Earth’s tallest mountain, Mt. Everest, doesn’t even make the top 10 among tall mountains in our solar system. That pack is led by Mars’ Olympus Mons, which is over 4 times higher than Everest and takes up an area about the size of Arizona.
On Earth, mountains can form in one of three ways: Volcanoes, fault-block mountains, in which one tectonic plate is being pushed under another, or fold mountains, where two tectonic plates are pushed up as they collide.
As mountains go, the oldest are often relatively small after eons of natural erosion. The oldest known mountains on Earth, the Makhonjwa Mountains in South Africa, reach only 1,800 meters above sea level (compared to Everest’s 8,850), but are 3.6 billion years old.
Because so many mountains are in the ocean, measuring mountains requires a distinction of tallest vs. highest. Mt. Everest may reach closest to the sky, but it is not the tallest. Hawai’i’s Mauna Kea is nearly a kilometer taller when measured from its base, which is far under the Pacific Ocean.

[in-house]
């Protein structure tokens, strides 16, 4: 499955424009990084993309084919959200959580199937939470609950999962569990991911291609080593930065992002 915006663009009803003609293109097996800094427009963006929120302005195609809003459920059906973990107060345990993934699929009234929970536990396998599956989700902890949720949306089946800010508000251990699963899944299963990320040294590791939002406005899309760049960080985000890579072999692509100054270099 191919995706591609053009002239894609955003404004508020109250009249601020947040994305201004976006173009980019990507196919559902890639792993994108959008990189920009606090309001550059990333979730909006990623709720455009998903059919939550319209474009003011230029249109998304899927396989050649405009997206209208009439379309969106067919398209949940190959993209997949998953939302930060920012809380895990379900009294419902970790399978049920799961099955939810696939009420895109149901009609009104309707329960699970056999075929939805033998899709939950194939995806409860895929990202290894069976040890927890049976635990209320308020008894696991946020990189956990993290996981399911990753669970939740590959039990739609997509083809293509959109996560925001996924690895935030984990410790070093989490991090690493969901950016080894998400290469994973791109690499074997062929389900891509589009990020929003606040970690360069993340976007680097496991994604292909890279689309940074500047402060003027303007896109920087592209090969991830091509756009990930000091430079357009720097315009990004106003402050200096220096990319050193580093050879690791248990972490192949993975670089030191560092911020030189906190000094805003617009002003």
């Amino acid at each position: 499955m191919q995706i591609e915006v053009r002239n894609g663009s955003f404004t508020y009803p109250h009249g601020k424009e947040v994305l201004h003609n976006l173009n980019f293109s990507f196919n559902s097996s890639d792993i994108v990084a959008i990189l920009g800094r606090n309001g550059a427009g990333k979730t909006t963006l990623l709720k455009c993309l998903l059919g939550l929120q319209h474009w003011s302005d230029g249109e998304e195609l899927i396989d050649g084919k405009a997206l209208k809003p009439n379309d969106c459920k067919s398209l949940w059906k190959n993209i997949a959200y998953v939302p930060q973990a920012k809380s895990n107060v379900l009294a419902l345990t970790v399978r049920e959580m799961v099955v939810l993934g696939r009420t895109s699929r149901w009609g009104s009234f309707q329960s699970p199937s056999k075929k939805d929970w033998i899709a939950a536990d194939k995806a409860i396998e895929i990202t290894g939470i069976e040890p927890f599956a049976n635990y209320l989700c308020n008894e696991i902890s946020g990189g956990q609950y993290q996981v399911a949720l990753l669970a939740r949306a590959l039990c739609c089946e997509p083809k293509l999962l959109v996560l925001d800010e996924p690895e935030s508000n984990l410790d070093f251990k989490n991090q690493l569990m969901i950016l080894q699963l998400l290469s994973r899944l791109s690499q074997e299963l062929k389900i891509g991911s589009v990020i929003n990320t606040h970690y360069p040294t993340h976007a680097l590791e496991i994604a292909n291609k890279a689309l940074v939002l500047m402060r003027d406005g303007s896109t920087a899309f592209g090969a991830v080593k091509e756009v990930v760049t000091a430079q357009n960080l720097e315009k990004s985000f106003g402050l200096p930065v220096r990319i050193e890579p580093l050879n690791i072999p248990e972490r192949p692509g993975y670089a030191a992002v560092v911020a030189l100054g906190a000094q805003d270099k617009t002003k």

Because they can act as ramps for air masses, moisture, and snow, mountains can create their own weather. This is one reason you often see clouds at the tops of mountains, but nowhere else around.
Unsurprisingly, mountains play a big role in mythology and religion, and there are currently at least 66 “sacred” mountains in the world.
The longest terrestrial mountain range on earth is the Andes mountains, but under the sea lies most of the longest range on the planet. At over 40,000 miles long, the mid-ocean ridge runs around most of the globe.